In unselected populations with T1D, some educational programs were based on well-established structured education in insulin self-management, such as the German Diabetes Treatment and Training Program (DTTP), designed in Dusseldorf (39) and adopted elsewhere in Germany (25); Dose Adjustment For Normal Eating (DAFNE) (21); and the Tayside insulin management course (4), an adaptation from Bournemouth type 1 intensive education (BERTIE), whereas others were based on psychoeducational programs, such as Blood Glucose Awareness Training (BGAT) (22–24,26), delivered in individual or group settings. All of these approaches, based on adult learning principles, resulted in significant reductions in SH rates of between 15% and 75% in four studies (4,21,22,24), with one showing a trend toward a lower frequency of low BG readings that was not statistically significant (25). BGAT showed improved ability and accuracy index in recognizing symptoms of low BG (22). The DAFNE (21) and Tayside (4) studies were large-scale registry data with more than 1,000 patients, followed up for a year, showing generalizability of the interventions. One year after DAFNE, the rate of IAH had fallen from 39.9% to 33%, with awareness restored in 43% of participants reporting IAH at baseline; the Tayside registry showed improvement in HA in 25% of participants, although in both studies IAH was defined without a known validated score. Glycemic control improved or was maintained at target level, uninfluenced by the method of delivery of the structured education (individual or group setting).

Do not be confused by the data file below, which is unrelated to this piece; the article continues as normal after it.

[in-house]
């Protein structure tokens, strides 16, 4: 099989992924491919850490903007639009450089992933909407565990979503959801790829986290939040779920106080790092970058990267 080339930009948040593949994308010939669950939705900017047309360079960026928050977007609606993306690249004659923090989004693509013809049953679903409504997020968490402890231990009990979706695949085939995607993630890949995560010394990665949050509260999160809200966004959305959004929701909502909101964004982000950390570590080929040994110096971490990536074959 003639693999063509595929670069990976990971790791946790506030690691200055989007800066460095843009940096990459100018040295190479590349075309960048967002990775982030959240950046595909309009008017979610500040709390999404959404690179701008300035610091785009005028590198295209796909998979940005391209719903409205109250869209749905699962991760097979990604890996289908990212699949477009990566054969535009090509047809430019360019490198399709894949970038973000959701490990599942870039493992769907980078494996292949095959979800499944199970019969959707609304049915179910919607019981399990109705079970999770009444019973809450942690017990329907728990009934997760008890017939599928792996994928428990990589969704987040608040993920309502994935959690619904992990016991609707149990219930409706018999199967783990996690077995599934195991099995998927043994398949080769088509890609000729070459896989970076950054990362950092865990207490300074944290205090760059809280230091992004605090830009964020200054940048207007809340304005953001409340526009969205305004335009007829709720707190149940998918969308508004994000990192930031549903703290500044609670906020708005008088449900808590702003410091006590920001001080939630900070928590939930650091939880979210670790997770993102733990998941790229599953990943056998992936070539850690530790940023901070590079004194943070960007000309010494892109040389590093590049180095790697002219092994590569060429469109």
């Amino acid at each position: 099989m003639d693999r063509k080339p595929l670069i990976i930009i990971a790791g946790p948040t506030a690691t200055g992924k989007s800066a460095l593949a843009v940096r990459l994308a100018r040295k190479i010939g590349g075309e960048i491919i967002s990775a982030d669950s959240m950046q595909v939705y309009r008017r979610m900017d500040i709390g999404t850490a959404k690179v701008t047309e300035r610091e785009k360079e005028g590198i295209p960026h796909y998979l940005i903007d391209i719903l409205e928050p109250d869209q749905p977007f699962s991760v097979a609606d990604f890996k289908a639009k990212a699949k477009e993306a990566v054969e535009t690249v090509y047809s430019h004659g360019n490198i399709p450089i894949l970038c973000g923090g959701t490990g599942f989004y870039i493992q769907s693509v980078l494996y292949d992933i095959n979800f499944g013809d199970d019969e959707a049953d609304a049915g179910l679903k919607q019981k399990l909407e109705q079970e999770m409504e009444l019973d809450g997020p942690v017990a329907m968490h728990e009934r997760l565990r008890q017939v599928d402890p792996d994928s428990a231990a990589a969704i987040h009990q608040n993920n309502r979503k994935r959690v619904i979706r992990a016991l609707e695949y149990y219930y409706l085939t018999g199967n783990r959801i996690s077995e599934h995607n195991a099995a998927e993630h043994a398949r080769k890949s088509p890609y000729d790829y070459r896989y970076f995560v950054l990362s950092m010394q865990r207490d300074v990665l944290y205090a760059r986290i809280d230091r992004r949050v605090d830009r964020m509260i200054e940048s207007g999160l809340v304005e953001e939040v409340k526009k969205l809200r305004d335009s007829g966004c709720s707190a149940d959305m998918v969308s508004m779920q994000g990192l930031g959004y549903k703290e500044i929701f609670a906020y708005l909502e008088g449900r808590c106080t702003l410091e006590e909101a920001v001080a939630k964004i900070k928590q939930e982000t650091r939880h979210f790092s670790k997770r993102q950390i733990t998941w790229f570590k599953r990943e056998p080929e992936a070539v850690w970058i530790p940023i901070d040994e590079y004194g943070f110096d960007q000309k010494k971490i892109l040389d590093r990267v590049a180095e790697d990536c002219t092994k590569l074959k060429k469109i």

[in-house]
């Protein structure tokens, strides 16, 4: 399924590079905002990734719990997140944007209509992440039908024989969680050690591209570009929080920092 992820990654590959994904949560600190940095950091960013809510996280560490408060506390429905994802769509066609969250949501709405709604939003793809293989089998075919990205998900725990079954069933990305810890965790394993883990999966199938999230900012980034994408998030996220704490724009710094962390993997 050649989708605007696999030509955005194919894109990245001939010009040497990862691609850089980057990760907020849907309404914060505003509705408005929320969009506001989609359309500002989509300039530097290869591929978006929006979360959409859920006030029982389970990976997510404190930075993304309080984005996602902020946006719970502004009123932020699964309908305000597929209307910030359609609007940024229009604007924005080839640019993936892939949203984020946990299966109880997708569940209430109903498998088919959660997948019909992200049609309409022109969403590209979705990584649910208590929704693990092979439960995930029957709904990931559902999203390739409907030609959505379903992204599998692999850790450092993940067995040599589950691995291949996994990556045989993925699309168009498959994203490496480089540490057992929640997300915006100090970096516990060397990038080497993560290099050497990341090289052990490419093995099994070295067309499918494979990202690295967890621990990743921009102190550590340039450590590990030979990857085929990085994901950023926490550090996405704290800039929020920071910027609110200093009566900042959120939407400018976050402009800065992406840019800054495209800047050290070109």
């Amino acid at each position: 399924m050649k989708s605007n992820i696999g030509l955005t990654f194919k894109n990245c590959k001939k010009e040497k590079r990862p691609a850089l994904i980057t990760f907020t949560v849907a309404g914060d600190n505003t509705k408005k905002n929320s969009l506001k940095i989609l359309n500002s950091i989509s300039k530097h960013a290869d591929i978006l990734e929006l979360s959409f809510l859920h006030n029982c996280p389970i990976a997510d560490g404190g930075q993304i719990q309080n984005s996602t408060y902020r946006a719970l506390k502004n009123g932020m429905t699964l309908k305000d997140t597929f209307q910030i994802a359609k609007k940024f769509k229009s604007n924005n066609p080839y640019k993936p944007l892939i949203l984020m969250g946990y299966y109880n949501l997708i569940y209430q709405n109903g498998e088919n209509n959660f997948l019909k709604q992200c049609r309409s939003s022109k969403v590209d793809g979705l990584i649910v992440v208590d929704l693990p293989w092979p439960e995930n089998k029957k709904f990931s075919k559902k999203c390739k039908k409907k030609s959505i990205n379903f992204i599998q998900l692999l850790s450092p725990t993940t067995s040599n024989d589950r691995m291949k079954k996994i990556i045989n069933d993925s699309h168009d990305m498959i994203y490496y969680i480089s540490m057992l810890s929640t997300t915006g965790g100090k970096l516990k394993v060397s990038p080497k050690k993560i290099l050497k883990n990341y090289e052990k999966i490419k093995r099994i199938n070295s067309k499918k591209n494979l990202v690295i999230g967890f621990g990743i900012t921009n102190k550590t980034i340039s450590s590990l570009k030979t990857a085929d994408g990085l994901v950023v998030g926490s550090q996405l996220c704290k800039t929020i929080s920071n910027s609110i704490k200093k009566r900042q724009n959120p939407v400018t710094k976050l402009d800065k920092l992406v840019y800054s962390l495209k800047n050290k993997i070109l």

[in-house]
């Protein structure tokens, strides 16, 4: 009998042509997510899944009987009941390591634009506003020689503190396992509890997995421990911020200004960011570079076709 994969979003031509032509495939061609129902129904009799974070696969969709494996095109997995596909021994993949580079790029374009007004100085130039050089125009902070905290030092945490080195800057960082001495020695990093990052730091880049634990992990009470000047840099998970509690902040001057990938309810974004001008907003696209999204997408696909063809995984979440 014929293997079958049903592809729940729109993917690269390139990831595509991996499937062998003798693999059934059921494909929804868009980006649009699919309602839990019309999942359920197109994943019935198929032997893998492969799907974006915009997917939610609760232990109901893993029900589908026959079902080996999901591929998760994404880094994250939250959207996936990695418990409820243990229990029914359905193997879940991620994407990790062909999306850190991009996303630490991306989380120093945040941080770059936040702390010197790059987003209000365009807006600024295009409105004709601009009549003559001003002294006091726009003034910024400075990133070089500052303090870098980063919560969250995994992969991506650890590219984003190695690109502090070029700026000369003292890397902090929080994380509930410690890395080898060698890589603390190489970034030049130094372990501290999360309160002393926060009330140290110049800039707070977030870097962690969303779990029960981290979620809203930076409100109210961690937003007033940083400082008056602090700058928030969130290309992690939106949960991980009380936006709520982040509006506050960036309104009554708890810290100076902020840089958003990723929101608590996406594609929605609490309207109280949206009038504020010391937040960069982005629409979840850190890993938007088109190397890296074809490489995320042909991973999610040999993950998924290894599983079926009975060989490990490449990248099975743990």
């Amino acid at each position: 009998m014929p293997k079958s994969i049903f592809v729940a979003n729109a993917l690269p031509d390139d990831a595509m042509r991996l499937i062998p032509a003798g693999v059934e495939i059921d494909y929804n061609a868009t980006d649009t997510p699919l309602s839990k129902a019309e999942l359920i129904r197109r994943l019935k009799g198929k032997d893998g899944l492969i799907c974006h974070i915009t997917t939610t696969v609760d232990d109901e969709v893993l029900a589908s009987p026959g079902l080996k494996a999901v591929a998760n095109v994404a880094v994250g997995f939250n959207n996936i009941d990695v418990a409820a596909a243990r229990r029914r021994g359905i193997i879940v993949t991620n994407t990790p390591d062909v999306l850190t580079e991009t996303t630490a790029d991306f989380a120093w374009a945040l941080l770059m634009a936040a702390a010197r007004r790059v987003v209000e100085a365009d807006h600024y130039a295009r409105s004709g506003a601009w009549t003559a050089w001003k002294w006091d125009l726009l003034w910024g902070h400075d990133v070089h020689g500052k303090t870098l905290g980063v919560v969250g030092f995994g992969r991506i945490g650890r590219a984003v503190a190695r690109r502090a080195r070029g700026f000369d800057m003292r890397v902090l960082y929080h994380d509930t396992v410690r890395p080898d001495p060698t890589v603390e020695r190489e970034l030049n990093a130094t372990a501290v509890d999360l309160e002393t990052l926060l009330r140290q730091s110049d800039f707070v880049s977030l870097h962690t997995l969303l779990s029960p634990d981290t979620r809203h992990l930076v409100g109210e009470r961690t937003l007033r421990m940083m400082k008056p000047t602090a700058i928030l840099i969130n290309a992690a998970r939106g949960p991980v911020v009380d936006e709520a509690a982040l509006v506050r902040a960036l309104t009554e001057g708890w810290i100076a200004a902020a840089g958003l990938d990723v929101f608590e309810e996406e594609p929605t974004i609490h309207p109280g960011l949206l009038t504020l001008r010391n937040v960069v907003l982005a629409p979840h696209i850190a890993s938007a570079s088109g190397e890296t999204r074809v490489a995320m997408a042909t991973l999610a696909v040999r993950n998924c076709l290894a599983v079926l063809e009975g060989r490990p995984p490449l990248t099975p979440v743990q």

Only one study assessed effect of education on counterregulatory hormone responses (27), comparing hypoglycemia rates in intensively treated (defined as CSII therapy or multiple daily insulin [MDI] injections, 4–7 BG tests, and weekly contact with the treatment team) against conventional insulin therapy (defined as twice-daily insulin injections, 1 to 2 daily BG tests, and monthly clinic visits, in five subjects, four being switched to CSII). This showed that intensive therapy was associated with improved HbA1c but resulted in a reduction in epinephrine and symptom responses to experimental hypoglycemia, neither of which was fully restored on return to conventional therapy, despite worsening of HbA1c.